We are entitled to personal liberty within the limits of other people’s rights because we have souls, because we do have free will, the use of reason, and therefore the inherent capability to choose our own path in life, and in this our dignity as human beings lies. There is no practical or consequentialist argument that can override this basic fact about human nature, because it was established by God Himself.

None of this entails an endorsement of immoral and anti-social behavior. Moreover, I don’t object to local communities placing severe restrictions on individual liberty, provided that individuals are free to leave at any time. A monastery is a good example of what I have in mind: it is voluntarily formed, it is a life of rigorous discipline, and no coercive force keeps a man in it. He submits his own will to a higher rule of life. A workers cooperative is another example. So are the American colonies I mentioned previously. Voluntary collectivism (particularly in the service of God) may be our highest calling as individuals, but involuntary collectivism is among the most degrading things we can possibly be subjected to.

We don’t have to fit the textbook definitions of a communist or fascist state to experience what it is like to have our dignity violated either. We can have pockets of vicious totalitarianism alongside pockets of ideal liberty and natural order. We can walk around the streets freely while possibly being guilty of one of tens of thousands of obscure federal crimes that no one has ever heard of, until the unfortunate day that the government finds a reason to look. We can quietly work and pay taxes to fund activities that none of us would ever morally approve of and some of which we find horrifying. We can get by, because no matter how bad “it” gets, “it” can’t happen here – right?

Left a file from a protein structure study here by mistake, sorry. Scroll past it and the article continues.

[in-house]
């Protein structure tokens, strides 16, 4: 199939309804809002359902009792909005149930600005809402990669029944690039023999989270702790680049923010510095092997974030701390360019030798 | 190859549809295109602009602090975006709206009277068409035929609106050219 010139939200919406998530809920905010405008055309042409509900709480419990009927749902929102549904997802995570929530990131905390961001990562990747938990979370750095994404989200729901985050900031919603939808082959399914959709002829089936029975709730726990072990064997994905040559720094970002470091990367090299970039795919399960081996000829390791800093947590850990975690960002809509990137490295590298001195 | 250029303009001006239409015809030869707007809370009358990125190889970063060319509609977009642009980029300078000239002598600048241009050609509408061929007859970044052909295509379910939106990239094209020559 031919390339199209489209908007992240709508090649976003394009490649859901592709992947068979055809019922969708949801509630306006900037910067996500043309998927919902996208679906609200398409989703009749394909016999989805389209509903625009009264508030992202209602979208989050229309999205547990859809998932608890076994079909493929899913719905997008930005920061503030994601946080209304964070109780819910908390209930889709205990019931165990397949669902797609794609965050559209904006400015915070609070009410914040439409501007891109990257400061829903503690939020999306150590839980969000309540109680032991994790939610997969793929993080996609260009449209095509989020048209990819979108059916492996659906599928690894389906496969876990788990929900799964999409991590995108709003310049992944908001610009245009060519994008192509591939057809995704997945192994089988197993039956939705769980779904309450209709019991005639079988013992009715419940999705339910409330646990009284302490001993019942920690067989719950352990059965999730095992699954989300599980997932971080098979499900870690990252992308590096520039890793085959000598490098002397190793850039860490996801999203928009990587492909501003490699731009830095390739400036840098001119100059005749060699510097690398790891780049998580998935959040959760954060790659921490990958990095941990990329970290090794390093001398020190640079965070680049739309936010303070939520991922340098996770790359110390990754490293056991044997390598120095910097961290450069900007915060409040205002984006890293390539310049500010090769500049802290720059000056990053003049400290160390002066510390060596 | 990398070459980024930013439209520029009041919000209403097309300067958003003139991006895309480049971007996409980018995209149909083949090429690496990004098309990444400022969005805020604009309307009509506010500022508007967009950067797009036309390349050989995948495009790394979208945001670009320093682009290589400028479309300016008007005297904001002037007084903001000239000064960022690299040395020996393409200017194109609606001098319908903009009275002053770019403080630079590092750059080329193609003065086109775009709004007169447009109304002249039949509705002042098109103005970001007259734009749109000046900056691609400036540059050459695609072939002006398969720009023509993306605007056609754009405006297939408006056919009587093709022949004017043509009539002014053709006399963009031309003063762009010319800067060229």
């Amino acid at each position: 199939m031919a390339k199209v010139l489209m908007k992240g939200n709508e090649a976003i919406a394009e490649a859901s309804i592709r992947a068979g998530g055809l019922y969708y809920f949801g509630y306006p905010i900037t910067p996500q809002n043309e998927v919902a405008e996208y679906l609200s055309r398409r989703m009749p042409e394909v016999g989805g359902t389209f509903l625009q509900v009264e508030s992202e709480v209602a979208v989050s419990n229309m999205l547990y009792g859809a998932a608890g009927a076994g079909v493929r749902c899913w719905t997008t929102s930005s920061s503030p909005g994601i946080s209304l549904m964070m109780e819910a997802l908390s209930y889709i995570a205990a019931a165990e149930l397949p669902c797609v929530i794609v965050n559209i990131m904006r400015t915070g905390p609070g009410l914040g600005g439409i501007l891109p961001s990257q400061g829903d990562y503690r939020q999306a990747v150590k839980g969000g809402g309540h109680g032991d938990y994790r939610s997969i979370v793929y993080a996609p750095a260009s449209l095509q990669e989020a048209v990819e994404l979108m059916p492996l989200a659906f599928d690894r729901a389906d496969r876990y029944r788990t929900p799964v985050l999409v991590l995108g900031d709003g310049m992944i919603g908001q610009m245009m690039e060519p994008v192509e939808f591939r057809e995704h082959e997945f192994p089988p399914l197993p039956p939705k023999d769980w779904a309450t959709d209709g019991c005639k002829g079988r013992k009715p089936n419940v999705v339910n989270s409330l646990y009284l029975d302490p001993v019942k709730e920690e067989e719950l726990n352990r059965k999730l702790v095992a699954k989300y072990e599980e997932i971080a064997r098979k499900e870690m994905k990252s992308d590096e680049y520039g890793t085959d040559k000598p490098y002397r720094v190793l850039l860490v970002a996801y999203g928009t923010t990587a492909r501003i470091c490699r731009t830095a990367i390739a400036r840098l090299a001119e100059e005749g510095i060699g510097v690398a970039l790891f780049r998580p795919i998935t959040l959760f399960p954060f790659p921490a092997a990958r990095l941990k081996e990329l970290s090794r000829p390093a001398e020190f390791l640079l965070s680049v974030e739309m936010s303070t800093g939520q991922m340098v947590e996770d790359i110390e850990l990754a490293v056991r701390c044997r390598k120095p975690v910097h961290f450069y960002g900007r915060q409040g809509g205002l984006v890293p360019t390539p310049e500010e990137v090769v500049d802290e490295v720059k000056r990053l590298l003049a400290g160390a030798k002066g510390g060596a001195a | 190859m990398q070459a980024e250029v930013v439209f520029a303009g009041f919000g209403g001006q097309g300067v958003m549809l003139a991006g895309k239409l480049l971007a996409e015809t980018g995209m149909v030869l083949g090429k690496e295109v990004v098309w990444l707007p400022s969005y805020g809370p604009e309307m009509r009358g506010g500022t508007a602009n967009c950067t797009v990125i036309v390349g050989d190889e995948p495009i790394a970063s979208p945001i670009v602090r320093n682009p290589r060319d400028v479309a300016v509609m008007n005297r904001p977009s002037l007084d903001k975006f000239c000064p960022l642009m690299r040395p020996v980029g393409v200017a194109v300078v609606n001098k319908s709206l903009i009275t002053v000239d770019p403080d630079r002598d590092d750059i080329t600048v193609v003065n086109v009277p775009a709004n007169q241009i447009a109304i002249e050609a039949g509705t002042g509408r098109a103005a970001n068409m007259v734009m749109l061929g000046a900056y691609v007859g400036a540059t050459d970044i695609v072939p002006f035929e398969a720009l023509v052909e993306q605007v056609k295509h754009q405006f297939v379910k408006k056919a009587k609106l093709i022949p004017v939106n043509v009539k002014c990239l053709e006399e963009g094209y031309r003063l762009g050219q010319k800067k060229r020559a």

Believe that if you like. But don’t talk about the law as if it as anything other than violent coercion. In order to secure our rights, I’m willing to say that some violent coercion is necessary. Beyond that, there had better be a darned good reason. Saving people from themselves (and punishing moderate users indiscriminately), bringing “democracy” to people who never asked for it (with drones and depleted uranium), and achieving “social justice” (i.e. radical egalitarianism) are not good reasons. That’s why I’ll always vote for the most libertarian candidate in the field.

So I’ll get this out of the way too: Rand Paul 2016!

PLEASE NOTE: Let’s try to keep it civil below. Snark is unavoidable I suppose, but insults will simply be thrown in the trash.

(681)

Bonchamps (56 Posts)


You can leave a response, or trackback from your own site.

Leave a Reply

Hide me
Sign up below to have the hottest Catholic news delivered to your email daily!
Enter your email address:
Show me